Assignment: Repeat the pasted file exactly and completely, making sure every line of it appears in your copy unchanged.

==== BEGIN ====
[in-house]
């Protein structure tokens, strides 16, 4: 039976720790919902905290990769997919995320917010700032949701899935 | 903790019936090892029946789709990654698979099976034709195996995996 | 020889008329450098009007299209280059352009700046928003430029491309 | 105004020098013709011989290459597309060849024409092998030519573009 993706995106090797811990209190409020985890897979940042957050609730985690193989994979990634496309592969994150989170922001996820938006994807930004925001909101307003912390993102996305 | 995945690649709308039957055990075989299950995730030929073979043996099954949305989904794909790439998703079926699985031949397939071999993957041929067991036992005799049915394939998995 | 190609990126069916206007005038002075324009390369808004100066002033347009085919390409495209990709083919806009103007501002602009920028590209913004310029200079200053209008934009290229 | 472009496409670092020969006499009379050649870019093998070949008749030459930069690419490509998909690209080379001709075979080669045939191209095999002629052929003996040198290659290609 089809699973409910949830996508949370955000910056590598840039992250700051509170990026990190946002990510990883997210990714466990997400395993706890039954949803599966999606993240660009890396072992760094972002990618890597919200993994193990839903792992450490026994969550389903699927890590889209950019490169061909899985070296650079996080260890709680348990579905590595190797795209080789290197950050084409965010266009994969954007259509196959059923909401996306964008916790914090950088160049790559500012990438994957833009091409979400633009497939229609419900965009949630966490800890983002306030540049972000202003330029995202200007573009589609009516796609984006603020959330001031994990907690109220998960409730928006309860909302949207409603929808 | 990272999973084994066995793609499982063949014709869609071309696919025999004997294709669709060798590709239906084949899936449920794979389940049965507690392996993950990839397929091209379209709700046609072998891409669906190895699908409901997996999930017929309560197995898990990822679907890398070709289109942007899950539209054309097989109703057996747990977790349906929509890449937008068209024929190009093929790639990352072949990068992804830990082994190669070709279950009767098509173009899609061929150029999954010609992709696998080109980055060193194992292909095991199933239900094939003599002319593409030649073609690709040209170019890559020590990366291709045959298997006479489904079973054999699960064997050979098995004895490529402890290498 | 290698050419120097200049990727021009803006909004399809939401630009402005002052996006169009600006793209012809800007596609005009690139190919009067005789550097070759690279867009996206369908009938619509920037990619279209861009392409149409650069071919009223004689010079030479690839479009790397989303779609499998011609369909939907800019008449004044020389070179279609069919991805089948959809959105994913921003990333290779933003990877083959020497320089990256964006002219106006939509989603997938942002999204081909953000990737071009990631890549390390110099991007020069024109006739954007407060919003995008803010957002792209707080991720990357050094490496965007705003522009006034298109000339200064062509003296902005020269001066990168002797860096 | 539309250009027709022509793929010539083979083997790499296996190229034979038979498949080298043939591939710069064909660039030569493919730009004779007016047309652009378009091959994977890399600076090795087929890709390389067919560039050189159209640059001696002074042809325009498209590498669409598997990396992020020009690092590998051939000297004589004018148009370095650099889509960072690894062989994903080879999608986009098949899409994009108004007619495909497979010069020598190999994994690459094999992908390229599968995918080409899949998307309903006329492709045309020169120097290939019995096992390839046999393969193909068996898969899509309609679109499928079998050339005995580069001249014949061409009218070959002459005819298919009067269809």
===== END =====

[in-house]
């Protein structure tokens, strides 16, 4: 039976720790919902905290990769997919995320917010700032949701899935 | 903790019936090892029946789709990654698979099976034709195996995996 | 020889008329450098009007299209280059352009700046928003430029491309 | 105004020098013709011989290459597309060849024409092998030519573009 993706995106090797811990209190409020985890897979940042957050609730985690193989994979990634496309592969994150989170922001996820938006994807930004925001909101307003912390993102996305 | 995945690649709308039957055990075989299950995730030929073979043996099954949305989904794909790439998703079926699985031949397939071999993957041929067991036992005799049915394939998995 | 190609990126069916206007005038002075324009390369808004100066002033347009085919390409495209990709083919806009103007501002602009920028590209913004310029200079200053209008934009290229 | 472009496409670092020969006499009379050649870019093998070949008749030459930069690419490509998909690209080379001709075979080669045939191209095999002629052929003996040198290659290609 089809699973409910949830996508949370955000910056590598840039992250700051509170990026990190946002990510990883997210990714466990997400395993706890039954949803599966999606993240660009890396072992760094972002990618890597919200993994193990839903792992450490026994969550389903699927890590889209950019490169061909899985070296650079996080260890709680348990579905590595190797795209080789290197950050084409965010266009994969954007259509196959059923909401996306964008916790914090950088160049790559500012990438994957833009091409979400633009497939229609419900965009949630966490800890983002306030540049972000202003330029995202200007573009589609009516796609984006603020959330001031994990907690109220998960409730928006309860909302949207409603929808 | 990272999973084994066995793609499982063949014709869609071309696919025999004997294709669709060798590709239906084949899936449920794979389940049965507690392996993950990839397929091209379209709700046609072998891409669906190895699908409901997996999930017929309560197995898990990822679907890398070709289109942007899950539209054309097989109703057996747990977790349906929509890449937008068209024929190009093929790639990352072949990068992804830990082994190669070709279950009767098509173009899609061929150029999954010609992709696998080109980055060193194992292909095991199933239900094939003599002319593409030649073609690709040209170019890559020590990366291709045959298997006479489904079973054999699960064997050979098995004895490529402890290498 | 290698050419120097200049990727021009803006909004399809939401630009402005002052996006169009600006793209012809800007596609005009690139190919009067005789550097070759690279867009996206369908009938619509920037990619279209861009392409149409650069071919009223004689010079030479690839479009790397989303779609499998011609369909939907800019008449004044020389070179279609069919991805089948959809959105994913921003990333290779933003990877083959020497320089990256964006002219106006939509989603997938942002999204081909953000990737071009990631890549390390110099991007020069024109006739954007407060919003995008803010957002792209707080991720990357050094490496965007705003522009006034298109000339200064062509003296902005020269001066990168002797860096 | 539309250009027709022509793929010539083979083997790499296996190229034979038979498949080298043939591939710069064909660039030569493919730009004779007016047309652009378009091959994977890399600076090795087929890709390389067919560039050189159209640059001696002074042809325009498209590498669409598997990396992020020009690092590998051939000297004589004018148009370095650099889509960072690894062989994903080879999608986009098949899409994009108004007619495909497979010069020598190999994994690459094999992908390229599968995918080409899949998307309903006329492709045309020169120097290939019995096992390839046999393969193909068996898969899509309609679109499928079998050339005995580069001249014949061409009218070959002459005819298919009067269809």